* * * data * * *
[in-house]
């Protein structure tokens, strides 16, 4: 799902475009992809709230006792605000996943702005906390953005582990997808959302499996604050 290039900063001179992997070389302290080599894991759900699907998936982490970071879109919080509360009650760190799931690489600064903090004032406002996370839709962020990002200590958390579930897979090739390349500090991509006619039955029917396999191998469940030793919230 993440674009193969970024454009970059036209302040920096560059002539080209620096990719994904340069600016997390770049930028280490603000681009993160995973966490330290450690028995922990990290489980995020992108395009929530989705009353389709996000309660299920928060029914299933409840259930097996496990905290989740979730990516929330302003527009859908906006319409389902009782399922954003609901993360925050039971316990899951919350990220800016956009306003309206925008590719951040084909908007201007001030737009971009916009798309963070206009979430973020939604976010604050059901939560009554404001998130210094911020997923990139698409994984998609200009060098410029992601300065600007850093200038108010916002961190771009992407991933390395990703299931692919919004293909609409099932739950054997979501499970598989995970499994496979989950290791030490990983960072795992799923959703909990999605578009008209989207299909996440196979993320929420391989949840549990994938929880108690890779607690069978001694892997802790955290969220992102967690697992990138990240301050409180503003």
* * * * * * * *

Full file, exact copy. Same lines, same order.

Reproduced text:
[in-house]
């Protein structure tokens, strides 16, 4: 799902475009992809709230006792605000996943702005906390953005582990997808959302499996604050 290039900063001179992997070389302290080599894991759900699907998936982490970071879109919080509360009650760190799931690489600064903090004032406002996370839709962020990002200590958390579930897979090739390349500090991509006619039955029917396999191998469940030793919230 993440674009193969970024454009970059036209302040920096560059002539080209620096990719994904340069600016997390770049930028280490603000681009993160995973966490330290450690028995922990990290489980995020992108395009929530989705009353389709996000309660299920928060029914299933409840259930097996496990905290989740979730990516929330302003527009859908906006319409389902009782399922954003609901993360925050039971316990899951919350990220800016956009306003309206925008590719951040084909908007201007001030737009971009916009798309963070206009979430973020939604976010604050059901939560009554404001998130210094911020997923990139698409994984998609200009060098410029992601300065600007850093200038108010916002961190771009992407991933390395990703299931692919919004293909609409099932739950054997979501499970598989995970499994496979989950290791030490990983960072795992799923959703909990999605578009008209989207299909996440196979993320929420391989949840549990994938929880108690890779607690069978001694892997802790955290969220992102967690697992990138990240301050409180503003």